The Trinidad-based Caribbean Court of Justice (CCJ) Sunday ruled that a St. Lucian-born academic should be registered as an elector to cast a ballot in the May 24 general elections in Barbados. The CCJ warned the Chief Elections Officer that failure to carry out the order by midday on Monday, May 14, could land her in jail for contempt of court or be fined.
In an unprecedented hearing, the CCJ, which is the Barbados final court, said that Eddy Ventose, a professor of law at the Cave Hill campus of the University of the West Indies (UWI), had satisfied “the necessary legal and regulatory conditions for registration as an elector.”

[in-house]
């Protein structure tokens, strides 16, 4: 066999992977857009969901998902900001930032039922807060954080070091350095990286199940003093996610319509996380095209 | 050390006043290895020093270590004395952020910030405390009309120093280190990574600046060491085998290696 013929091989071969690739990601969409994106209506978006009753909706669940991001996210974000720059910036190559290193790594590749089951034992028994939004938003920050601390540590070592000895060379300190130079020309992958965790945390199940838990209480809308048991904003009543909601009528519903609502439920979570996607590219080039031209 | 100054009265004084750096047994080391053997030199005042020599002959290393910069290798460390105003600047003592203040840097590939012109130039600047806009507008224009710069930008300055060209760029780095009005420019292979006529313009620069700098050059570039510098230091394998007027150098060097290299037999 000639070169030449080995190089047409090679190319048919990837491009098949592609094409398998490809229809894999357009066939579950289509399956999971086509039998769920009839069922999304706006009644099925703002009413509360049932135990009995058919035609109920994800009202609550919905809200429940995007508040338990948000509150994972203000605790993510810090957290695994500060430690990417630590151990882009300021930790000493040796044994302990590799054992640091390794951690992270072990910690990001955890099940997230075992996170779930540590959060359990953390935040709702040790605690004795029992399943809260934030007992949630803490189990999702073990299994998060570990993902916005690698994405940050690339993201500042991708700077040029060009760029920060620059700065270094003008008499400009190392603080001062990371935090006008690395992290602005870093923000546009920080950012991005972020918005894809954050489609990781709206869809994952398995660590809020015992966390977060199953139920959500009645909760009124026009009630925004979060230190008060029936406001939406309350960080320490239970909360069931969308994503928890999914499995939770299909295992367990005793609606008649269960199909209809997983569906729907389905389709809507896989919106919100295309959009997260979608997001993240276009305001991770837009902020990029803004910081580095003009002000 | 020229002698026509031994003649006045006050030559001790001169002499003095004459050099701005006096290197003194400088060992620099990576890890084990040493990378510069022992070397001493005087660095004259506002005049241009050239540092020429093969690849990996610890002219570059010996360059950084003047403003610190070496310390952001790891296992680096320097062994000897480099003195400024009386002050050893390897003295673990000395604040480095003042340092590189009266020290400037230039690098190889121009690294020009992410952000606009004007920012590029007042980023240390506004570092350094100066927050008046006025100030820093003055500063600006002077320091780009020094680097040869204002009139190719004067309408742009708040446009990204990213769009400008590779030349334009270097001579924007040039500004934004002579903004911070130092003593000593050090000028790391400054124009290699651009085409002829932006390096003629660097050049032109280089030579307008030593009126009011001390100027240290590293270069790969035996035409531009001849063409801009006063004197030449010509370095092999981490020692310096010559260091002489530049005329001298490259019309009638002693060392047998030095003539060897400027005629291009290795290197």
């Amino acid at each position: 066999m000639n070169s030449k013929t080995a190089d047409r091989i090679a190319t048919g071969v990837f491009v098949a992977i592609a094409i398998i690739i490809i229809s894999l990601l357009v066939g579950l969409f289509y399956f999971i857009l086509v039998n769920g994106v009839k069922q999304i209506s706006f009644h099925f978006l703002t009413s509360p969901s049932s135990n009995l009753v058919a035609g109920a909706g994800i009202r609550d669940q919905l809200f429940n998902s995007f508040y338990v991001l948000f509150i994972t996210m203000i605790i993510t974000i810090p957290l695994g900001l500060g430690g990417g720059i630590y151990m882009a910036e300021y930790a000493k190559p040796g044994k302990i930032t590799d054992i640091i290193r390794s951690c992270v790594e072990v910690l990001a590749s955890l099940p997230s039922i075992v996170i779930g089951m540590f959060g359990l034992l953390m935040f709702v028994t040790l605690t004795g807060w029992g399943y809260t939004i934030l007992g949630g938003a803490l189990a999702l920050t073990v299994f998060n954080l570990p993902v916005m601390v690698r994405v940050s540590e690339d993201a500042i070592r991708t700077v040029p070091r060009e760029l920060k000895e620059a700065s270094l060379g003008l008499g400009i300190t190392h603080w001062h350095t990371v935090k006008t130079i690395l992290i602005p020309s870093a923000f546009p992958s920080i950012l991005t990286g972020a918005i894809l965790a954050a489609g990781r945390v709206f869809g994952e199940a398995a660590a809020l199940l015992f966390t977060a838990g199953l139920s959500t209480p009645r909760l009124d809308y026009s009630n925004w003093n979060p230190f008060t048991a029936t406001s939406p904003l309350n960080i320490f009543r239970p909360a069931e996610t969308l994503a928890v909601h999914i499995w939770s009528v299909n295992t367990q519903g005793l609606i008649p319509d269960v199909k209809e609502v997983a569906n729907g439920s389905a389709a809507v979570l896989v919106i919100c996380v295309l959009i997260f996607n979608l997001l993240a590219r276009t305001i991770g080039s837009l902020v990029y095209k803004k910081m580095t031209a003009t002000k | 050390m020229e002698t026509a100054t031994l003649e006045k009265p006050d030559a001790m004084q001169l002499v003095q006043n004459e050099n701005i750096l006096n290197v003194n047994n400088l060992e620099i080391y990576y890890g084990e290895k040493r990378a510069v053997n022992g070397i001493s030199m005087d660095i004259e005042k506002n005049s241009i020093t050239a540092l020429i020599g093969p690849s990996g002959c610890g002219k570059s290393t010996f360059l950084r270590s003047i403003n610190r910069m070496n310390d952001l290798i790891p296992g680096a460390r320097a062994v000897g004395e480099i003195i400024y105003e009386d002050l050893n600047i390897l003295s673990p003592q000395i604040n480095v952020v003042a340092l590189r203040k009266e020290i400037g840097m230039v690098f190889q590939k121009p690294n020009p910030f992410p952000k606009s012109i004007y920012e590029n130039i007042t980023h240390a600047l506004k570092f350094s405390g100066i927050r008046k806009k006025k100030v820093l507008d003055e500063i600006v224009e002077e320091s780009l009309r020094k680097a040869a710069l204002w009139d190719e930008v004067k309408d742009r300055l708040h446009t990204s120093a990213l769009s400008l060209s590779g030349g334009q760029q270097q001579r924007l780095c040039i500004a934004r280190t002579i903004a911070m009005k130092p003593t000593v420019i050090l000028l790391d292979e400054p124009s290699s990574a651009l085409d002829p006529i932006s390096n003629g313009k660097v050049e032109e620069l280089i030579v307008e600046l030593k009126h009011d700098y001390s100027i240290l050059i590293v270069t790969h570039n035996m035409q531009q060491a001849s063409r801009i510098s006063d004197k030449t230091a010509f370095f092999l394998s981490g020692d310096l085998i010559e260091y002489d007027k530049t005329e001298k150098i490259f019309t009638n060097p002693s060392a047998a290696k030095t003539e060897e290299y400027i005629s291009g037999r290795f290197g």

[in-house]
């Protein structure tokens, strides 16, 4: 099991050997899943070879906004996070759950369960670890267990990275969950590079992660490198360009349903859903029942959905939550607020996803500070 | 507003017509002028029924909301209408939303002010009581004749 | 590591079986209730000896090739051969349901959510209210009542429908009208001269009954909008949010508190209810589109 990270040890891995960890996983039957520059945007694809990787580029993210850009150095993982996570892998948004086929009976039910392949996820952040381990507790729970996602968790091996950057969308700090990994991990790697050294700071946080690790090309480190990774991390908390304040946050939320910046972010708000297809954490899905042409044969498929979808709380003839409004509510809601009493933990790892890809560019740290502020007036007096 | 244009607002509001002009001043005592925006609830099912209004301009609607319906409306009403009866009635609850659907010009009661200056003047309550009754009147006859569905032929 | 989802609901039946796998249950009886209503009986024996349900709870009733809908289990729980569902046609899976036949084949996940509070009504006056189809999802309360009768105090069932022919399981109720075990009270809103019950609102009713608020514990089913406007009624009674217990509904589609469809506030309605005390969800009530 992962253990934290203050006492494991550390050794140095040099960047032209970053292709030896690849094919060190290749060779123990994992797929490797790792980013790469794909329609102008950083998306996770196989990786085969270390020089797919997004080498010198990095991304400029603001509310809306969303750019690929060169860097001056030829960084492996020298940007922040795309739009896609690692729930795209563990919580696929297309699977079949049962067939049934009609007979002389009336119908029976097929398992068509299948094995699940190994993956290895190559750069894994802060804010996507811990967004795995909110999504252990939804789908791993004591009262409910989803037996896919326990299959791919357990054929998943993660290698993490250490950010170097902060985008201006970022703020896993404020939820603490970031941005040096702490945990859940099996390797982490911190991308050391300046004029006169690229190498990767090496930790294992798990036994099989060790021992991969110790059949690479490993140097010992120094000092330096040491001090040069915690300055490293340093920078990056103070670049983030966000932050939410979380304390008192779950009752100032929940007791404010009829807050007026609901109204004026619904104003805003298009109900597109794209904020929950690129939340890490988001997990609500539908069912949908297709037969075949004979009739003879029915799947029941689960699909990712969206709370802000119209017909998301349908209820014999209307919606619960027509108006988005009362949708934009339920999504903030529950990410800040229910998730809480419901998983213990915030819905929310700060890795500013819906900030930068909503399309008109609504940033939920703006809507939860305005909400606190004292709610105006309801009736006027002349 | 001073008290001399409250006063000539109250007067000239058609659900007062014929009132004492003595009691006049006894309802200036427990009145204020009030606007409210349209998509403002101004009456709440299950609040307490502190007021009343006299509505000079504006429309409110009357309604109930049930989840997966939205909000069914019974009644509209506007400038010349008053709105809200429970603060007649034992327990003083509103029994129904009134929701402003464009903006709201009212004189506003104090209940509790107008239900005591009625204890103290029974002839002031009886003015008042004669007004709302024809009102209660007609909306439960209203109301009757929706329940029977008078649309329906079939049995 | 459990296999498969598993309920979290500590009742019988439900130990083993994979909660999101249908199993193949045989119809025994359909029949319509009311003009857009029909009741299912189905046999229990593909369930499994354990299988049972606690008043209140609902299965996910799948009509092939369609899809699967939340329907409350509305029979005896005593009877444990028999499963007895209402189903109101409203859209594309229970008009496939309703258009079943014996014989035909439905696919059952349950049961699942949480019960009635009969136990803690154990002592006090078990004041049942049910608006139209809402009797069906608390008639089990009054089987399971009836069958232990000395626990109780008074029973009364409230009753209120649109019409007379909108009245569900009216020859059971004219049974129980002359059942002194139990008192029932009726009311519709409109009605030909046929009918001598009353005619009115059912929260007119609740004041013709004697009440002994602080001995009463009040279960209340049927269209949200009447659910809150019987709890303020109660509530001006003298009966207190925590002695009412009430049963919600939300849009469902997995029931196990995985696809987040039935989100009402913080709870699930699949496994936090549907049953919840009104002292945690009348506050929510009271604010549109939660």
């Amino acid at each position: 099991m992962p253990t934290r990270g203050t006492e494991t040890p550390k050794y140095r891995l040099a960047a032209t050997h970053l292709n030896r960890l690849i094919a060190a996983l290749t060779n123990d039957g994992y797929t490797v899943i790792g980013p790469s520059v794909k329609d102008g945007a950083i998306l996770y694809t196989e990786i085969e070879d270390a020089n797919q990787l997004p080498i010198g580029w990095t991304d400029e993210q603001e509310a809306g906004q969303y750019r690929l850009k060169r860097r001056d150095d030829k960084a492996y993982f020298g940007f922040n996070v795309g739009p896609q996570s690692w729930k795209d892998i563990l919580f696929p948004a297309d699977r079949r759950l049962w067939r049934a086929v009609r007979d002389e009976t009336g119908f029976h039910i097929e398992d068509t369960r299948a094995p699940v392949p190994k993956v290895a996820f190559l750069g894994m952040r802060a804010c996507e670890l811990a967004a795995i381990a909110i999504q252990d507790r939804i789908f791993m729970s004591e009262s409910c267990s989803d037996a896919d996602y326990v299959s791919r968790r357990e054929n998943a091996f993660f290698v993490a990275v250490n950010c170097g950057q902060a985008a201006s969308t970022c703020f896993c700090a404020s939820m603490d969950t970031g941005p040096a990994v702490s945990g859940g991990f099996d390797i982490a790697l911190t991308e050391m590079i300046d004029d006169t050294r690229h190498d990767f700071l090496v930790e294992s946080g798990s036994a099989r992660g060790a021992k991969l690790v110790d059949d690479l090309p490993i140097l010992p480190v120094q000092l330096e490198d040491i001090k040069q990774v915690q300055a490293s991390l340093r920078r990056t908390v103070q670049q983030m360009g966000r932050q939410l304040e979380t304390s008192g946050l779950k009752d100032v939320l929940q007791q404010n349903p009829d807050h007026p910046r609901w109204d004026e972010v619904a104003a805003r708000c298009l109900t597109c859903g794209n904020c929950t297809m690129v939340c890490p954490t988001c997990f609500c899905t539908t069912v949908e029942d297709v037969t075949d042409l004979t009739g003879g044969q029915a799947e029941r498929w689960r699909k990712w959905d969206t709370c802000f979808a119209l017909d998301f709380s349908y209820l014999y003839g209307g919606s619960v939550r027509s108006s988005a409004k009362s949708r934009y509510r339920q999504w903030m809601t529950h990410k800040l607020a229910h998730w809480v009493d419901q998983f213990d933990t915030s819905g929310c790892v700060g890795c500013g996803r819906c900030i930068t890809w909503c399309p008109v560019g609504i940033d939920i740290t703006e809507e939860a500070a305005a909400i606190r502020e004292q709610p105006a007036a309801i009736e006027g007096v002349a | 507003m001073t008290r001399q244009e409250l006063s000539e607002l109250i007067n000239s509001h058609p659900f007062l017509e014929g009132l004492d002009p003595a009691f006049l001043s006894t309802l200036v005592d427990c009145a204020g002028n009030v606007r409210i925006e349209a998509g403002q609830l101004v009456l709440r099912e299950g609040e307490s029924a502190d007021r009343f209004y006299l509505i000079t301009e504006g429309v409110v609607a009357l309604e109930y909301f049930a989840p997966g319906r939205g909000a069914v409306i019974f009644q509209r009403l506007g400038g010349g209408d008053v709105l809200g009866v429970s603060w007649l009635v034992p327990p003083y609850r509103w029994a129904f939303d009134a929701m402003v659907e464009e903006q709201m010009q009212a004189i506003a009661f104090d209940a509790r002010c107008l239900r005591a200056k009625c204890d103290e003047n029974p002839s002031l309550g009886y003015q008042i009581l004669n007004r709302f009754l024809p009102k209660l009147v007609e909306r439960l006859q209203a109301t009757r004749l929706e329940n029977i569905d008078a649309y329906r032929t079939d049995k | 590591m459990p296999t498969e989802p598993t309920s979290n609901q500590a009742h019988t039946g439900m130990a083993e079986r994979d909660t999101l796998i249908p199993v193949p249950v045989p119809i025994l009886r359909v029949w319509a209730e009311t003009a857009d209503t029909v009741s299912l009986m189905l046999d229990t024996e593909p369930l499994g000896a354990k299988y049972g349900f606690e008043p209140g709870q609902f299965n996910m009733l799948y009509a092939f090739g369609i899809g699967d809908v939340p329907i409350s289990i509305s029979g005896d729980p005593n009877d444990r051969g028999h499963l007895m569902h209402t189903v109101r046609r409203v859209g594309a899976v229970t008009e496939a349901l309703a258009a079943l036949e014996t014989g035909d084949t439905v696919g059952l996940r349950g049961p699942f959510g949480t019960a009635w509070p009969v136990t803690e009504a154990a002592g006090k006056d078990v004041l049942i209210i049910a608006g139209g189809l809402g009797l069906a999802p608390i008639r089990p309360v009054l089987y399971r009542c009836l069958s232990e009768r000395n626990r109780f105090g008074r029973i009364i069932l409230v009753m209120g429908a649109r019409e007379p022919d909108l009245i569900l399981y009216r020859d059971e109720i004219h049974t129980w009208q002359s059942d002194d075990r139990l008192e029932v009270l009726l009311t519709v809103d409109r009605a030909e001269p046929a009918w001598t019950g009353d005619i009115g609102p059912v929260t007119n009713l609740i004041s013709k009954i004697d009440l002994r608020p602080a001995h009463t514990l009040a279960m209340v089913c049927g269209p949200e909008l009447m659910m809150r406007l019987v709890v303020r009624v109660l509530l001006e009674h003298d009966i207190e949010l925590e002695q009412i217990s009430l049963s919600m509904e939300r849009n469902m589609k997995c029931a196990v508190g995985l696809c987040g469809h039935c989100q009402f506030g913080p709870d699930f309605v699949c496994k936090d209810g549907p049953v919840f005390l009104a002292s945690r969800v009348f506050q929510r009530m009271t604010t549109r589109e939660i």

In the ruling of the five-member panel of judges, read out by the CCJ President Sir Dennis Byron, the court told Mrs. Angela Taylor, the Chief Electoral Officer she “Shall register or cause the applicant to be registered as an elector before 12 noon on Monday, the 14th day of May, 2018.”
Sir Dennis said that if Taylor ‘does not comply with the order, “you may be held to be in contempt of court and you may be imprisoned and or fined.”
Political observers had said the matter before the CCJ, has implications not only for the appellant but also for Commonwealth citizens, living in Barbados, who want to be registered to vote in the general elections.
Ventose, who has lived in Barbados for several years, sought to be included on the Barbados electoral register. He had alleged that under the prevailing laws he is qualified and entitled to be registered.